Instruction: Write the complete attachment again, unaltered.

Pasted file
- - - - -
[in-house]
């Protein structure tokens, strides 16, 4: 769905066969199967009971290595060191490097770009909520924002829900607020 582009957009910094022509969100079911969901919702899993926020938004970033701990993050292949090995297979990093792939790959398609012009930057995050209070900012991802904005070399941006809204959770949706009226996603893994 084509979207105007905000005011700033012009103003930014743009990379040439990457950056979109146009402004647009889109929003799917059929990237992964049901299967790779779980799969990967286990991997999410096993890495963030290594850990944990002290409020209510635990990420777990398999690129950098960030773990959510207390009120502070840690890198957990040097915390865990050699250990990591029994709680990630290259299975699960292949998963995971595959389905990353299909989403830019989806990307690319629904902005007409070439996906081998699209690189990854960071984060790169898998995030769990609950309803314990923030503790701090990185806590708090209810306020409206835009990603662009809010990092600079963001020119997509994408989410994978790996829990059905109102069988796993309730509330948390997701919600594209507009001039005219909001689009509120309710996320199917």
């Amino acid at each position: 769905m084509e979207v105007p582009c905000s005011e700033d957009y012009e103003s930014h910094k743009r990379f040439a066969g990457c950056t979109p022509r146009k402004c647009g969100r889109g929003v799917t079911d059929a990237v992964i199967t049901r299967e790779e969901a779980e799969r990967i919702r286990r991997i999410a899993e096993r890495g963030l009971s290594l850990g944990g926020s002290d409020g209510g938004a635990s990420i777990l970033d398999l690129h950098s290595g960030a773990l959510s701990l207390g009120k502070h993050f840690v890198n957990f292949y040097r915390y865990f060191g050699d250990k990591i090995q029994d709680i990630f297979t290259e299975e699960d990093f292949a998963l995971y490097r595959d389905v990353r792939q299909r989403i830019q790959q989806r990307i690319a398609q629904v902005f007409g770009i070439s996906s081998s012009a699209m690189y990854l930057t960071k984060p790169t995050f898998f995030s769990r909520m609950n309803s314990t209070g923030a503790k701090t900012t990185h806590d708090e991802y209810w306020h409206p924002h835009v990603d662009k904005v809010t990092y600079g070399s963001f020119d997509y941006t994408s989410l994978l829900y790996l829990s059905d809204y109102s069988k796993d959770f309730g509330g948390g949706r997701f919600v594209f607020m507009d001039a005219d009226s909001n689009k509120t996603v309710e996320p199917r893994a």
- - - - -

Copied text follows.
[in-house]
């Protein structure tokens, strides 16, 4: 769905066969199967009971290595060191490097770009909520924002829900607020 582009957009910094022509969100079911969901919702899993926020938004970033701990993050292949090995297979990093792939790959398609012009930057995050209070900012991802904005070399941006809204959770949706009226996603893994 084509979207105007905000005011700033012009103003930014743009990379040439990457950056979109146009402004647009889109929003799917059929990237992964049901299967790779779980799969990967286990991997999410096993890495963030290594850990944990002290409020209510635990990420777990398999690129950098960030773990959510207390009120502070840690890198957990040097915390865990050699250990990591029994709680990630290259299975699960292949998963995971595959389905990353299909989403830019989806990307690319629904902005007409070439996906081998699209690189990854960071984060790169898998995030769990609950309803314990923030503790701090990185806590708090209810306020409206835009990603662009809010990092600079963001020119997509994408989410994978790996829990059905109102069988796993309730509330948390997701919600594209507009001039005219909001689009509120309710996320199917």
């Amino acid at each position: 769905m084509e979207v105007p582009c905000s005011e700033d957009y012009e103003s930014h910094k743009r990379f040439a066969g990457c950056t979109p022509r146009k402004c647009g969100r889109g929003v799917t079911d059929a990237v992964i199967t049901r299967e790779e969901a779980e799969r990967i919702r286990r991997i999410a899993e096993r890495g963030l009971s290594l850990g944990g926020s002290d409020g209510g938004a635990s990420i777990l970033d398999l690129h950098s290595g960030a773990l959510s701990l207390g009120k502070h993050f840690v890198n957990f292949y040097r915390y865990f060191g050699d250990k990591i090995q029994d709680i990630f297979t290259e299975e699960d990093f292949a998963l995971y490097r595959d389905v990353r792939q299909r989403i830019q790959q989806r990307i690319a398609q629904v902005f007409g770009i070439s996906s081998s012009a699209m690189y990854l930057t960071k984060p790169t995050f898998f995030s769990r909520m609950n309803s314990t209070g923030a503790k701090t900012t990185h806590d708090e991802y209810w306020h409206p924002h835009v990603d662009k904005v809010t990092y600079g070399s963001f020119d997509y941006t994408s989410l994978l829900y790996l829990s059905d809204y109102s069988k796993d959770f309730g509330g948390g949706r997701f919600v594209f607020m507009d001039a005219d009226s909001n689009k509120t996603v309710e996320p199917r893994a």